A slow recruiting process, lack of awareness of open jobs, and outdated or unessential requirements in job announcements are limiting applications for federal jobs at a time when the government is facing a staffing crisis, according to a study by Qualtrics.

Less than half of recent graduates said they would consider federal employment, the study found.

According to the U.S. Bureau of Labor Statistics, there are 85,000 job openings across the federal government. As the world of work continues to evolve, the public sector faces unique challenges in attracting talent to federal agencies. For example, the average time-to-hire for federal employees is 98 days, 2 which makes it even more difficult to compete with private sector companies that have streamlined recruiting practices.

Very few recent college graduates are considering federal government jobs. According to the Qualtrics study, 20% of graduate respondents said they were not aware of federal jobs and 30% said the hiring process is too complicated.

Despite the fact that nearly 70% of federal jobs do not require a college degree, more than one third of recent graduates report they would not apply to federal jobs because they feel under-qualified. When asked about the reasons they felt unqualified, they cited years of required experience, required skills and credential and degree requirements as the top barriers. These results indicate that federal agencies may need to speed up the hiring process and clarify the skills needed rather than the years of experience required to attract new applicants, Qualtrics said.

“This study makes clear that targeted improvements to federal agency recruiting - even simple fixes like promoting flexible work and career progression, emphasizing the mission-oriented nature of the work and rewriting job announcements to replace required years of experience with required skills - can have meaningful impact on who is aware of open positions and who decides to apply,” said Sydney Heimbrock, chief industry advisor for government at Qualtrics, in a statement.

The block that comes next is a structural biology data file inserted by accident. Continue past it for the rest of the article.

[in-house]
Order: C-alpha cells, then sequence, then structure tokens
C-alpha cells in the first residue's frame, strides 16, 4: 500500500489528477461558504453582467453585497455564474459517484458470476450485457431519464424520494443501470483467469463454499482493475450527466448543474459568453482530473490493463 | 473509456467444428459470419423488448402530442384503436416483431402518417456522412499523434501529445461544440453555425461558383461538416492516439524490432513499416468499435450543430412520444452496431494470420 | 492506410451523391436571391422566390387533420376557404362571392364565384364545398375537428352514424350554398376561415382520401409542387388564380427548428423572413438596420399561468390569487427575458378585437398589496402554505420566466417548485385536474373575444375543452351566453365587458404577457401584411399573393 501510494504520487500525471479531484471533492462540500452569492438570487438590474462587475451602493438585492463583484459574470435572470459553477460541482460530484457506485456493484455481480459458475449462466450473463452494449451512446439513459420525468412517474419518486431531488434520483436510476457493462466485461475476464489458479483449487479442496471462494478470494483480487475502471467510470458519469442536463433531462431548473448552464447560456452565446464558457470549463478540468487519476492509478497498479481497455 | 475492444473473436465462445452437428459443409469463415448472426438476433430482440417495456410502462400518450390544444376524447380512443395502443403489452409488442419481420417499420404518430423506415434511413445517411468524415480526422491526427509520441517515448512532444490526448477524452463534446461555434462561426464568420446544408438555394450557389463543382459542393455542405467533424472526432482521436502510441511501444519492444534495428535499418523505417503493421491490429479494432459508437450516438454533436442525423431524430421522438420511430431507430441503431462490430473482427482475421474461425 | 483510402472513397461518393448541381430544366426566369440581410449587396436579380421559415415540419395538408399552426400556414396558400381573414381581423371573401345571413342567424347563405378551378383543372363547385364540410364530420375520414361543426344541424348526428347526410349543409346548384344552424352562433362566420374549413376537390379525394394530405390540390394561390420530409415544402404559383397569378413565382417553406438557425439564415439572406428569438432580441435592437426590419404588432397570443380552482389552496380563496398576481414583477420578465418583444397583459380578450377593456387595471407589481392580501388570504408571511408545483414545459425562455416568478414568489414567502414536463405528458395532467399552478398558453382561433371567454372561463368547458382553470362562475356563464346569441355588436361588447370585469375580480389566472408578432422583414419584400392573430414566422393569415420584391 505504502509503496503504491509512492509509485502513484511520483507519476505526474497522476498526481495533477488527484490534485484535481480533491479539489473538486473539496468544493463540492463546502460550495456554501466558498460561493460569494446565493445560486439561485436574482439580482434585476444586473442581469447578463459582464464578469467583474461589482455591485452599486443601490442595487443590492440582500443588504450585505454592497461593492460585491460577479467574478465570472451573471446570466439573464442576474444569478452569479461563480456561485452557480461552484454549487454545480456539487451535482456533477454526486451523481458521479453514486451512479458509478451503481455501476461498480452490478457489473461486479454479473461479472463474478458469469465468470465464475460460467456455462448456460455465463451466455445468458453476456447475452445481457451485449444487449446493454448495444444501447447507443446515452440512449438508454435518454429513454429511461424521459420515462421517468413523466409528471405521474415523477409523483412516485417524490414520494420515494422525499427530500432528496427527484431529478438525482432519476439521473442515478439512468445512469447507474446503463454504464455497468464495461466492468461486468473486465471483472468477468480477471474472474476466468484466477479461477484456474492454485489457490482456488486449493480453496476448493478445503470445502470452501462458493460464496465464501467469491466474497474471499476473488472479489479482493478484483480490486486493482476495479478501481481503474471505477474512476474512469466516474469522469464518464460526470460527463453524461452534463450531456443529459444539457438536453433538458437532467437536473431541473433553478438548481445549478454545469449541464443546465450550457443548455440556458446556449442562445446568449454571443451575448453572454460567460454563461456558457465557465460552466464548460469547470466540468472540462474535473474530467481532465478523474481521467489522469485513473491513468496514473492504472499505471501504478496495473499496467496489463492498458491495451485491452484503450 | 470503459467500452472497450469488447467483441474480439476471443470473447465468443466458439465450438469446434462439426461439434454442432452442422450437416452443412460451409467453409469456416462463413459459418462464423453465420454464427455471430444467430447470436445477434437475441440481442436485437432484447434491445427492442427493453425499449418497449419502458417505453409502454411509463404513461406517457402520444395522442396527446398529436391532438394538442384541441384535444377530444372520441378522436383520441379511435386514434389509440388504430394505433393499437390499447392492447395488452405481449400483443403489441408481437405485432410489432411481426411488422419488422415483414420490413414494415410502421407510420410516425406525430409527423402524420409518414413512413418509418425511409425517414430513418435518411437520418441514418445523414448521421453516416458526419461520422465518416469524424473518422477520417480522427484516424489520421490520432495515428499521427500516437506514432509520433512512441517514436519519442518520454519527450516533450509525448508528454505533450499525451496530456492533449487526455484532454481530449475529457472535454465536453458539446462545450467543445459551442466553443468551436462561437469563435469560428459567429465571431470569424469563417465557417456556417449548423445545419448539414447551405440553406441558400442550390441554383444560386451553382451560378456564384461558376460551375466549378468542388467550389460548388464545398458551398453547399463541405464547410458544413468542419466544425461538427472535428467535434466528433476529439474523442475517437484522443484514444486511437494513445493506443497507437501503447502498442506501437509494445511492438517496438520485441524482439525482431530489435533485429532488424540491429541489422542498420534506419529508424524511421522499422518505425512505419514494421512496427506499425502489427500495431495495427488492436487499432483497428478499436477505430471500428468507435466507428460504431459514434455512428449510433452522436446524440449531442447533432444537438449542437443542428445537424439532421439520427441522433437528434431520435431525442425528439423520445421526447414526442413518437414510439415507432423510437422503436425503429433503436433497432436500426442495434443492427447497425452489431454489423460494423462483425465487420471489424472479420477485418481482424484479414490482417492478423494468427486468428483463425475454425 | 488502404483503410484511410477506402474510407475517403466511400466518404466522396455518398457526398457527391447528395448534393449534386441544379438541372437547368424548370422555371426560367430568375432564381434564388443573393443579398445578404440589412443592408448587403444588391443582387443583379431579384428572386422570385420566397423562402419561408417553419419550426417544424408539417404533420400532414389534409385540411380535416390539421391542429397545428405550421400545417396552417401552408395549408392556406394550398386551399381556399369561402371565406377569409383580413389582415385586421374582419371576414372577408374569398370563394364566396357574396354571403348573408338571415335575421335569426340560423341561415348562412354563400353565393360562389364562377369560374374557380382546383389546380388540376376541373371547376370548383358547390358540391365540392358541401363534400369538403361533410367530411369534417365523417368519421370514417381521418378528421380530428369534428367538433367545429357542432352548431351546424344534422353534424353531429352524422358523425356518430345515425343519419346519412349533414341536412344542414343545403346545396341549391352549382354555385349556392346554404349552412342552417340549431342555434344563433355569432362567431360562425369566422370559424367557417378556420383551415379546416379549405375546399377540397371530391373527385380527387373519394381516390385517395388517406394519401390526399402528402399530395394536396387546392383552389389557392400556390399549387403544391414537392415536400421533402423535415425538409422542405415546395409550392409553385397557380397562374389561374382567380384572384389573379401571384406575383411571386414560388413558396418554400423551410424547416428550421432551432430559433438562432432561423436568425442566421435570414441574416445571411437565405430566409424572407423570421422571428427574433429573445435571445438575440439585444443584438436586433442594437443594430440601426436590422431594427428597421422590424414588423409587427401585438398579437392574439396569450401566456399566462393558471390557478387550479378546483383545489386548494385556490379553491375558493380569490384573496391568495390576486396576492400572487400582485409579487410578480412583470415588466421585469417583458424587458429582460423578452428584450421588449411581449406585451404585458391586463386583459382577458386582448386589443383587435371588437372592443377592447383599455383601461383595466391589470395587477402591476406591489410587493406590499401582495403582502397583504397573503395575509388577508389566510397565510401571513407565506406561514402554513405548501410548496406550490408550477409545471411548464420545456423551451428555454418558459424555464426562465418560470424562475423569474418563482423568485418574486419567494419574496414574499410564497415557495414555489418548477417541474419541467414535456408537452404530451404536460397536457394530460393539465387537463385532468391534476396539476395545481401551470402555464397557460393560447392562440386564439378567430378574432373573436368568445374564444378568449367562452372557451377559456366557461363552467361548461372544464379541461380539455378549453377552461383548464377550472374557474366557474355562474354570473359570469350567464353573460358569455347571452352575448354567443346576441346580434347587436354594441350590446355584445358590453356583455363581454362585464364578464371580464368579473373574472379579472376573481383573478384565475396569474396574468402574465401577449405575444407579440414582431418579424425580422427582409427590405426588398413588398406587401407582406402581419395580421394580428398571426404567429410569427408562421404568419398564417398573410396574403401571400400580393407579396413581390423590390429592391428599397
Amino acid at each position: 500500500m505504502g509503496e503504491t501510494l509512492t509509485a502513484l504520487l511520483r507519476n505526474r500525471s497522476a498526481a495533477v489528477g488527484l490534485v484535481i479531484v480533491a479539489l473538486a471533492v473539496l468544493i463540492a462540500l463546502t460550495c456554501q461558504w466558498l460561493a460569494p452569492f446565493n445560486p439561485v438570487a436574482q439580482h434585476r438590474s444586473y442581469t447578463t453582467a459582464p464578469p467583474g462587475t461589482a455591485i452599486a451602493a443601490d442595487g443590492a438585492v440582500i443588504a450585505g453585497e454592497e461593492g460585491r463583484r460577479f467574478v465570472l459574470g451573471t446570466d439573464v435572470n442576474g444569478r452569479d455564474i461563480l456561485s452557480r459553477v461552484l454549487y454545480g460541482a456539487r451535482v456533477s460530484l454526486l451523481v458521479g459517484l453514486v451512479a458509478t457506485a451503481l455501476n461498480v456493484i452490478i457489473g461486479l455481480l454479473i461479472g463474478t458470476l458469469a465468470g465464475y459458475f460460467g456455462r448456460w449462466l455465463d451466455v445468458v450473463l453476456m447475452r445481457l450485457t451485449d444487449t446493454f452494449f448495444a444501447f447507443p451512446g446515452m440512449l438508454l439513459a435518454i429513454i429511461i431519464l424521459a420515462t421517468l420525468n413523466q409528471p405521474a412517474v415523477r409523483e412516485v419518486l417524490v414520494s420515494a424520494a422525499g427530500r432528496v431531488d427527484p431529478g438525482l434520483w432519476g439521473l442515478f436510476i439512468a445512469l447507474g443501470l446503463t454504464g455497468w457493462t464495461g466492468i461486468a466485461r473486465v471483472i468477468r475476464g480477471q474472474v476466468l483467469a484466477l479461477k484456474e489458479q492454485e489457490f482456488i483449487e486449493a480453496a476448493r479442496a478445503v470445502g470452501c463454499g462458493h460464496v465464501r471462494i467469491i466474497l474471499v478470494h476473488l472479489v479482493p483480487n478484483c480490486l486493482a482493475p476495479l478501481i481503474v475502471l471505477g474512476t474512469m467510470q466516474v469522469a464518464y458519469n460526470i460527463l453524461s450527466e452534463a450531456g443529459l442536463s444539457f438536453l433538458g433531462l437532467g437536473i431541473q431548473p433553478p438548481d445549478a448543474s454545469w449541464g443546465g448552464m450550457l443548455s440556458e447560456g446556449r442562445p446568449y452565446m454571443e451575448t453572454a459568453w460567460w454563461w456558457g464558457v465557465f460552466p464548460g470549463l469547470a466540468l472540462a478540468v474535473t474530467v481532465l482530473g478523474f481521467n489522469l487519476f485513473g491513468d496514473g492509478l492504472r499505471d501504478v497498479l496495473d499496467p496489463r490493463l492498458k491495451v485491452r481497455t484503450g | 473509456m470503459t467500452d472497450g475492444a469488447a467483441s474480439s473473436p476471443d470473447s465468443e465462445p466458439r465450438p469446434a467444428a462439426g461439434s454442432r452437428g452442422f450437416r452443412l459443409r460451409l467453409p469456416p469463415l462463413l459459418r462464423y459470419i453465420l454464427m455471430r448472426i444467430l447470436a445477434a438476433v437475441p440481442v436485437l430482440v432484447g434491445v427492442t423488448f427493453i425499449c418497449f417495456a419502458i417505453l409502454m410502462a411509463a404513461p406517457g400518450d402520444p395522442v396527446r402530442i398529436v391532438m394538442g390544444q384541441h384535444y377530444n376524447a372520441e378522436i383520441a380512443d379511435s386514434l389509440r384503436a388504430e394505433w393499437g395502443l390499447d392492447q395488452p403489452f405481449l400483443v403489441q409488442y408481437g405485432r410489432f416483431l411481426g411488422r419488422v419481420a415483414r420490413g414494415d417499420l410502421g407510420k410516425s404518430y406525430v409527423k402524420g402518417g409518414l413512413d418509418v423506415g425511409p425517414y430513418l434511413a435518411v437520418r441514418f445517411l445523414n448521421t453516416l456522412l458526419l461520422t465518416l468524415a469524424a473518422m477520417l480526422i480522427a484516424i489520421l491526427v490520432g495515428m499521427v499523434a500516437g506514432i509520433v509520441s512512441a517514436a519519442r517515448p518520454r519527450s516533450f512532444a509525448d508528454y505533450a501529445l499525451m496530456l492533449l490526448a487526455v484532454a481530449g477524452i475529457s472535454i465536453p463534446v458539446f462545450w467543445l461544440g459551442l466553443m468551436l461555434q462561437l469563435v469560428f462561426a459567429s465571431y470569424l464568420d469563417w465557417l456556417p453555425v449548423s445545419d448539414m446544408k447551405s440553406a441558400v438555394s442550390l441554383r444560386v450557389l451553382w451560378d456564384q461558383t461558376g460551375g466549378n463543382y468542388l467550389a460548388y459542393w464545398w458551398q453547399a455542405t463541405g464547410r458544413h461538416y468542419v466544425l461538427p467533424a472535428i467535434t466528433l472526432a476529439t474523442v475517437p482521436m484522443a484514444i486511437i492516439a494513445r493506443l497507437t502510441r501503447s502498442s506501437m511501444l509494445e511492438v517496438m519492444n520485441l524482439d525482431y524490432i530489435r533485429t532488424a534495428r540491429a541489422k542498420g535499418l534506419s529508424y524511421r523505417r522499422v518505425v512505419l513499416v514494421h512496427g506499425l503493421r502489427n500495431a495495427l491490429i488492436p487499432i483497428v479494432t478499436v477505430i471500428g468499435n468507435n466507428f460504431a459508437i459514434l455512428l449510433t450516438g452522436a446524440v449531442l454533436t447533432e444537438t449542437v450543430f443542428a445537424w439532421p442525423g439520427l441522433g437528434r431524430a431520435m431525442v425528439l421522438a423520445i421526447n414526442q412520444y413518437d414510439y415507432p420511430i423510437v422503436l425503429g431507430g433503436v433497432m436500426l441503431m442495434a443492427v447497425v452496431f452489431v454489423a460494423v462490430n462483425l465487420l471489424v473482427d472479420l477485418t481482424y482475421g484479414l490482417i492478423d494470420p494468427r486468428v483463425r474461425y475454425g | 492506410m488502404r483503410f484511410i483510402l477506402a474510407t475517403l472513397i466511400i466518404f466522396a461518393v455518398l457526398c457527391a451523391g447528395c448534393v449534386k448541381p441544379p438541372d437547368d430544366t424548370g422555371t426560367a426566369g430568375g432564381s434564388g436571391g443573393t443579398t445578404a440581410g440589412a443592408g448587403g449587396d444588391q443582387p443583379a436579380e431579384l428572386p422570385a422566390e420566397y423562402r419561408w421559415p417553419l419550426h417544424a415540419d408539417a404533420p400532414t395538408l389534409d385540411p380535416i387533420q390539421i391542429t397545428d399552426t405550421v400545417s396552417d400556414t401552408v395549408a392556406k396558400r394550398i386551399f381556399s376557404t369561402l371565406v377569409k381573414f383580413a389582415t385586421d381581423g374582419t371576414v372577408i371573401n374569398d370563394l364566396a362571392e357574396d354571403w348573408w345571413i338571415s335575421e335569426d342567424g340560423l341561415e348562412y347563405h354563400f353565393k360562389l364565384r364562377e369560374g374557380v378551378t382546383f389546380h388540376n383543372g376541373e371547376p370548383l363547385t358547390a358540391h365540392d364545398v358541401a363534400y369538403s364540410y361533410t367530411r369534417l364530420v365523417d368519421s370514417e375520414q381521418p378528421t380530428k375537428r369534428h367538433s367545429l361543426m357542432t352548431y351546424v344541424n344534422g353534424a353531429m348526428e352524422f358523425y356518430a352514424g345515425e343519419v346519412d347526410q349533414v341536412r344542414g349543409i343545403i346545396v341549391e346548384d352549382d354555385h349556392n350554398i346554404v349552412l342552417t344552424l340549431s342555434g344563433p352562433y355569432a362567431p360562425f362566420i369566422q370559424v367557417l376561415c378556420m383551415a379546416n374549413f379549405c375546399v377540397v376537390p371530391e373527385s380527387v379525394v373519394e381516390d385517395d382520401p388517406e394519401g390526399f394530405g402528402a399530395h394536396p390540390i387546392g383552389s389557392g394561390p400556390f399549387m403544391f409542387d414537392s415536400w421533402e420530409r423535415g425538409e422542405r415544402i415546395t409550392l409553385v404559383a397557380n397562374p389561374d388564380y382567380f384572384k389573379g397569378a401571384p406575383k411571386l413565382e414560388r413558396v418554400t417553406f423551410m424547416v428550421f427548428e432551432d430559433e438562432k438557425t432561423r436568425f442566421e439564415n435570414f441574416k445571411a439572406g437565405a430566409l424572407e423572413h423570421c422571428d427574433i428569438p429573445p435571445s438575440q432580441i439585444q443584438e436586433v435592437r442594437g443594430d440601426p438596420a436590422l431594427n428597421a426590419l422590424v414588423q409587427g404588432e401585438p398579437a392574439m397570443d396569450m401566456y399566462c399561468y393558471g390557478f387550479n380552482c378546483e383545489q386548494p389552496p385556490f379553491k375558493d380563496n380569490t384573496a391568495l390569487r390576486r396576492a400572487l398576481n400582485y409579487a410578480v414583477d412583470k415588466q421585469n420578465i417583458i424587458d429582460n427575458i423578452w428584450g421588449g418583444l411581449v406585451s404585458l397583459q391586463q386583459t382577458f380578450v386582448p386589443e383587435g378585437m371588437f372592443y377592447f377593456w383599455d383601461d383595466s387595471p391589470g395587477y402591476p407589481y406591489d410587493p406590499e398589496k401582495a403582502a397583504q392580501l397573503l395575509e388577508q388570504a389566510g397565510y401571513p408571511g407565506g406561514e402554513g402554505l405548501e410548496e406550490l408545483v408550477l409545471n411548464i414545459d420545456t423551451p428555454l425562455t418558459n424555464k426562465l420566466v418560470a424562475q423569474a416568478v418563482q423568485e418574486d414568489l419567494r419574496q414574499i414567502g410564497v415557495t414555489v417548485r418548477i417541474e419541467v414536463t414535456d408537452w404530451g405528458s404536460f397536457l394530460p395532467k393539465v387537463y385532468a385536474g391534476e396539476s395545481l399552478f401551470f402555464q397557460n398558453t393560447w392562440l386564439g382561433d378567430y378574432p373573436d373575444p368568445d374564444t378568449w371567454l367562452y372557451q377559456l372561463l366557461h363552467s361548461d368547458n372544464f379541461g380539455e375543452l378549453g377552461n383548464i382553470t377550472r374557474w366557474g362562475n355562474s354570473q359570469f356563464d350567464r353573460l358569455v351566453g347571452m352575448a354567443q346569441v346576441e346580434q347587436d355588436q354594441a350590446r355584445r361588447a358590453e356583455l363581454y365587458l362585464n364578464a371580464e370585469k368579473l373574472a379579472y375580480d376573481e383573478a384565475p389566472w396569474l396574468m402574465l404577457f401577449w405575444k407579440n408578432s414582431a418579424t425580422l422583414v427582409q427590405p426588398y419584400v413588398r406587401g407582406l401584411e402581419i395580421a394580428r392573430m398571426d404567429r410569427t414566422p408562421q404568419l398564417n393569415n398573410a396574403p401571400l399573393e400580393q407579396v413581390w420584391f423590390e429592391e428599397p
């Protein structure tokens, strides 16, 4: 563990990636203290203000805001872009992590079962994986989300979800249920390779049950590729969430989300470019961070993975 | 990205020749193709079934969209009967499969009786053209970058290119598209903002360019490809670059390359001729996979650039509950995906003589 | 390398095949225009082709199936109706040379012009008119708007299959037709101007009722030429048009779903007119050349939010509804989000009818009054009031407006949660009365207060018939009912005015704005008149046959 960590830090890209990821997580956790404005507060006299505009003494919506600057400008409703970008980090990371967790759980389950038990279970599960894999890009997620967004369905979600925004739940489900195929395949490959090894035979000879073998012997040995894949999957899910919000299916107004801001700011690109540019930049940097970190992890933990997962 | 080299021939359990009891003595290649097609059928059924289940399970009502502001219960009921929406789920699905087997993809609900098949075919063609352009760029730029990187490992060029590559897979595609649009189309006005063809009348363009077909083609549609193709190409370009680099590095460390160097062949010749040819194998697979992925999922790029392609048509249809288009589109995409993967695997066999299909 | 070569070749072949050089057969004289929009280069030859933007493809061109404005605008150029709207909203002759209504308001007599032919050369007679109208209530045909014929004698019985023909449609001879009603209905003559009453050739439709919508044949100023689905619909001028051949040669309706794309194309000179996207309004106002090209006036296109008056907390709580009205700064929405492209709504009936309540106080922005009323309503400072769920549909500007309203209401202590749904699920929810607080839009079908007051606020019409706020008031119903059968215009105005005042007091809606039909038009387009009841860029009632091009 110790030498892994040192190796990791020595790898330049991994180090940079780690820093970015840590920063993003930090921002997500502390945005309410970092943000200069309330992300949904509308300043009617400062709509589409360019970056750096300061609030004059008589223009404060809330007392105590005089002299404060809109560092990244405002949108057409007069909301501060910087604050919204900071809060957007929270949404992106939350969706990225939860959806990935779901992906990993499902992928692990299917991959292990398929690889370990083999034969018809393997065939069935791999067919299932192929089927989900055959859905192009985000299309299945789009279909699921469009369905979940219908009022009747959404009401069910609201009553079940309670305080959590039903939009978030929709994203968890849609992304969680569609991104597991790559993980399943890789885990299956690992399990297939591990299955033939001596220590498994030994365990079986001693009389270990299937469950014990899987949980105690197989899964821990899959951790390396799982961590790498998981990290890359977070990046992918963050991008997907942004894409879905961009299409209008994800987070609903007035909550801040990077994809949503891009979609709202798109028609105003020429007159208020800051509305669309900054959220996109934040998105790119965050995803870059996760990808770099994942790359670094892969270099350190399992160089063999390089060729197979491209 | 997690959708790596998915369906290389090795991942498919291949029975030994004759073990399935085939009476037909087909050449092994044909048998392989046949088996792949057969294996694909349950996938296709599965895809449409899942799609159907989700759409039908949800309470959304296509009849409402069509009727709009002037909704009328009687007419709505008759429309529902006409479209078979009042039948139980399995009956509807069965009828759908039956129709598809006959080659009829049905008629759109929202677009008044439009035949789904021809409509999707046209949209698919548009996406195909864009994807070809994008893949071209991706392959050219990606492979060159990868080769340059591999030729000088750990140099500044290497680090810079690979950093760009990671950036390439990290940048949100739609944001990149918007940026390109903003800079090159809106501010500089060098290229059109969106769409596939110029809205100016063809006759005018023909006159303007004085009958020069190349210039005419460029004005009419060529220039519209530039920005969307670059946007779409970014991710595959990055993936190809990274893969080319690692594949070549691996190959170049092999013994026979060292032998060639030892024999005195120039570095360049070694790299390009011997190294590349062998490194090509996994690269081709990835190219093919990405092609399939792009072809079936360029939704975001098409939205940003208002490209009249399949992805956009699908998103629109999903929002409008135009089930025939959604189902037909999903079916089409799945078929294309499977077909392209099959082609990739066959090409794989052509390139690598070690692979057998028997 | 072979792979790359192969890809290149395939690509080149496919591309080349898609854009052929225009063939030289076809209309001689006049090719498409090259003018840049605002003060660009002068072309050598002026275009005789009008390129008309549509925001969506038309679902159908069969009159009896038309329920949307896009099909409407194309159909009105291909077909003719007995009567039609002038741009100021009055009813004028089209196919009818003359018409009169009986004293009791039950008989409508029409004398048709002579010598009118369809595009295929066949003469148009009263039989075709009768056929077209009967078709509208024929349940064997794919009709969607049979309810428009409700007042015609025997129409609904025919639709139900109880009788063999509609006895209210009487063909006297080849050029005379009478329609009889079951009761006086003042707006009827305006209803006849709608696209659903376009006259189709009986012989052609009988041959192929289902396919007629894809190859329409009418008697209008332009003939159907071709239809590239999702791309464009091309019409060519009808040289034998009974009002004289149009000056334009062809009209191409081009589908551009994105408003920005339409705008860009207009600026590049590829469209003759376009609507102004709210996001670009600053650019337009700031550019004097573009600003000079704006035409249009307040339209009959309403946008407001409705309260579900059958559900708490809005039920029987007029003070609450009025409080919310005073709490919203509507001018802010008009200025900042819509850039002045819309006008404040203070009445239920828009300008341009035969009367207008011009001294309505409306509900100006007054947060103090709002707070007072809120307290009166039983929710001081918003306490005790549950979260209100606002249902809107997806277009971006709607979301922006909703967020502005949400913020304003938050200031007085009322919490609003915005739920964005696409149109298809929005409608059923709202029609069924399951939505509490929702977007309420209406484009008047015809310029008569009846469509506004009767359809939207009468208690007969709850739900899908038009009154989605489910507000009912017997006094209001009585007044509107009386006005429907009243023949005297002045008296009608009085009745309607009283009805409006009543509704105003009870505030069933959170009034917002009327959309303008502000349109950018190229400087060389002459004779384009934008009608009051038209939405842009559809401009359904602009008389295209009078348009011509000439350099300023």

Recruitment strategies should also emphasize what appeals to younger talent who have not considered government jobs. When asked about the top qualities they look for in a job, recent graduates ranked work-life balance first, followed by flexible work arrangements and then job security. Corporate values also are increasingly important to younger workers. For graduates, having a track record of social responsibility, a strong reputation for services and a diverse leadership team were also among the most-selected qualities they look for in a job, according to the research.

College students ranked work-life balance first, followed by pay and the opportunity to do meaningful work as the top qualities they look for in a job.

Delivering services to residents equitably and effectively requires a diverse government workforce that represents the population. Yet the Qualtrics study found that minority graduates were even less likely to consider federal employment – only 40% said they would. Among minority students, 34% said they would consider federal employment and 37% were undecided.

“To meet minority students and graduates where and how they want to live and work, federal agencies need to create recruiting strategies that provide opportunities for folks to see themselves working in the agency - from being intentional about who engages with them at hiring events, to realistic job previews that show them how their values and goals align with the agency’s mission,” said Angela Bailey, former chief human capital officer for the U.S. Department of Homeland Security and strategic advisor to Qualtrics. “Pay policies will need to address the value of the skills an agency is seeking, rather than rely on outdated compensation models to compete for minority, early career, skilled workers.

“Agency leaders can take this early talent feedback to make meaningful changes today to build their talent pipelines,” she said.

This study was fielded in April 2022 to understand perspectives on a career in the U.S. federal government. Qualtrics surveyed 1,129 Americans aged 18+ who are or were recently enrolled in a post-secondary education degree or certification program, including two- and four-year degrees, professional and doctoral degrees, and vocational and technical training.

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